Country Profile

Following a civil disobedience campaign in 2016 protesting subsidy cuts to fuel and electricity alongside an increase of 20% of government workers’ salaries, civil society has been confronted with a further shrinking of Sudan’s already extremely limited civic space. HRDs have been harassed, arbitrarily arrested and detained, and exposed to torture and other forms of ill-treatment at the hands of security services.

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Freedom of Association

The Government of Sudan led a crackdown on freedom of association by targeting human rights organisations and banning them. On 5 March 2017, after 24 sessions, Judge Osama Ahmed Abdullah of the Khartoum Central Criminal Court convicted TRACKs Director Khalafalla Al-Afif Mukhtar and TRACKs trainer Midhat A. Hamdan of dissemination of false information (Article 66 of the Criminal Code) and possession of immoral material (Article 14 of the Sudan Information Crimes Law of 2007) and Director of Zarqa Organisation for Rural Development (ZORD) Mustafa Adam of espionage (Article 53 of the Criminal Code). All three were sentenced to one year of imprisonment and a fine of 50,000 SDG (approx. 8,028 USD) each. Detained since May 2016, the three men were released the following day from Al-Huda prison in Omdurman after their fines were fully paid.[1]

Freedom of Peaceful Assembly

Since 31 October 2016, Sudan’s government has led a crackdown against protests organised by the Sudanese Doctors’ Central Committee (SDCC). On 6 October 2016, the SDCC called a strike in response to concerns over the physical safety of doctors working in hospitals, in addition to grievances concerning pay, working conditions and inadequate funding for medical equipment. Physical attacks on doctors working in hospitals have increasingly been reported to monitoring groups by medical professionals.

On 1 November, the National Intelligence Security Services (NISS) detained 14 doctors –  12 were held in Khartoum, and two in other locations.[2]

Freedom of Expression

On 15 December 2016, the Government of Sudan led a crackdown on freedom of expression through seizures of newspapers and detaining more than 42 opposition leaders and activists. The arrests and seizures of newspapers came during a renewed civil disobedience campaign protesting austerity measures instituted in early November 2016. The civil disobedience was called for by the activists and supported by the opposition parties.[3]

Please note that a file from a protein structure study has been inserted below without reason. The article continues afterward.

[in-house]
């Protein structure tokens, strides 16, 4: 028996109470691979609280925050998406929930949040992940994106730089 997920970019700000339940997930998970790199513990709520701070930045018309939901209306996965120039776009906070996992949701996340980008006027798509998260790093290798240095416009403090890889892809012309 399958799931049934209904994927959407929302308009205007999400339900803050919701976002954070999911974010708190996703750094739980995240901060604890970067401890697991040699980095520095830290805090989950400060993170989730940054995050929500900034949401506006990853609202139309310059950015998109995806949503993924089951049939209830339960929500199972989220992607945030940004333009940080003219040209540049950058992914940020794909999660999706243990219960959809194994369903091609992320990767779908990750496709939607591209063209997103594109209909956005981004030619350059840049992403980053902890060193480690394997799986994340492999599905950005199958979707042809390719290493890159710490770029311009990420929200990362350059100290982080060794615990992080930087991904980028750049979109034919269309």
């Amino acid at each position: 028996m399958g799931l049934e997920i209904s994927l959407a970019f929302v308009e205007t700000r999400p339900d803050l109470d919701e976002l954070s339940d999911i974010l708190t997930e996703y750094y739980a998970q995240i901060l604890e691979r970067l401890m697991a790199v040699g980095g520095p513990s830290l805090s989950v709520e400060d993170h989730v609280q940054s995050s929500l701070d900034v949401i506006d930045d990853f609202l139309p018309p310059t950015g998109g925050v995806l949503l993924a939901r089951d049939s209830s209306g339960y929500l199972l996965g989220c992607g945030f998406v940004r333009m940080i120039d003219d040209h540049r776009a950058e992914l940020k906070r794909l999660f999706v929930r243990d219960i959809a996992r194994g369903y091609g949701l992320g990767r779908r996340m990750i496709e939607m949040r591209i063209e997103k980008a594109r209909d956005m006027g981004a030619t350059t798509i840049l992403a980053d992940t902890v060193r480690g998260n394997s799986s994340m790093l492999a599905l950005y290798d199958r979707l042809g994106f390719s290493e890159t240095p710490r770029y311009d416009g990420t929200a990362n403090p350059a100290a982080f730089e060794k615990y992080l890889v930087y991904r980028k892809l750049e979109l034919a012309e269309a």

On 7 December 2016, the NISS arrested founder and former director of the Sudan Social Development Organization (SUDO) Dr. Mudawi Ibrahim Adam and his driver at the University of Khartoum. He was held for months in Khartoum’s Kober Prison without charge or access to legal representation. Released detainees also reported to Hurriyat and Radio Dabanga that they saw Dr. Mudawi being beaten by NISS officers following the declaration of his first hunger strike.[4] Despite a decision by the Attorney General of Sudan on 26 March 2017 promising his release on bail, this has yet to take place.[5]

As of 16 January 2017, there were more than 17 opposition members and HRDs being held incommunicado by the NISS, including Al Shazali Mohamed Abdalla, arrested on 26 November 2016, and Tasneem Ahmed Taha Alzaki, arrested 26 December 2016.[6]

Since November 2016, the government led a crackdown on newspapers through the confiscation of printed issues. The main purpose was to seize newspapers publishing news regarding civil disobedience as well as ruling party policies. The aim is to inflict huge financial loss on newspapers that cross the “red line”..

On 27 November a private television station, Omdurman TV, was forced to close following a decision by the Sudanese Radio and Television Broadcasting Company to cancel the station’s license.

On 6 November 2016 the NISS prevented three daily newspapers in Khartoum from distributing printed copies: Al Ayaam and Al Gareeda, independent newspapers, and Altyaar, a traditionally pro-government newspaper. No reason was given.

On 28 November 2016 the NISS again prevented Al Ayaam and Al Gareeda from distributing printed copies without official reason. The following day, NISS prevented four daily newspapers in Khartoum from distributing printed copies: Al Ayaam, Al Gareeda, Altyaar, and Alyoum Altali. No reason was given. On 30 November 2016, NISS prevented five daily newspapers in Khartoum from distributing printed copies: Al Ayaam, Al Gareeda, Altyaar,Alyoum Altali, and Alwatan. Once again, no official motive was given. This trend continued throughout December and was extensively documented by the African Centre for Justice and Peace Studies (ACJPS).

[1] African Centre for Peace and Justice Studies, “SUDAN: TRACKs-affiliated rights defenders sentenced, fined and finally released after ten months of arbitrary detention”, 8 March 2017,, Accessed 4 May 2017.

[2] African Centre for Peace and Justice Studies, “Urgent safety concern for 14 doctors held incommunicado and at risk of torture following strike”, 10 November 2016,, Accessed 4 May 2017.

[3] African Centre for Peace and Justice Studies, “Urgent concern for detainees held incommunicado amidst Sudan’s growing civil disobedience campaign”, 15 December 2016,, Accessed 4 May 2017.

[4] African Centre for Peace and Justice Studies, “Sudan: Urgent Concern for Rights Defender on Hunger Strike Over Unlawful Detention”, 14 February 2017,, Accessed 4 May 2017.

[5] Front Line Defenders, “Release of human rights defenders delayed despite Attorney General decision,” 30 March 2017,, Accessed May 4 2017.

[6] African Centre for Peace and Justice Studies, “UPDATE: Female human rights defender joins individuals detained incommunicado following Sudan’s civil disobedience campaign; whereabouts of detainee still unknown”, 16 January 2017,, Accessed 4 May 2017.

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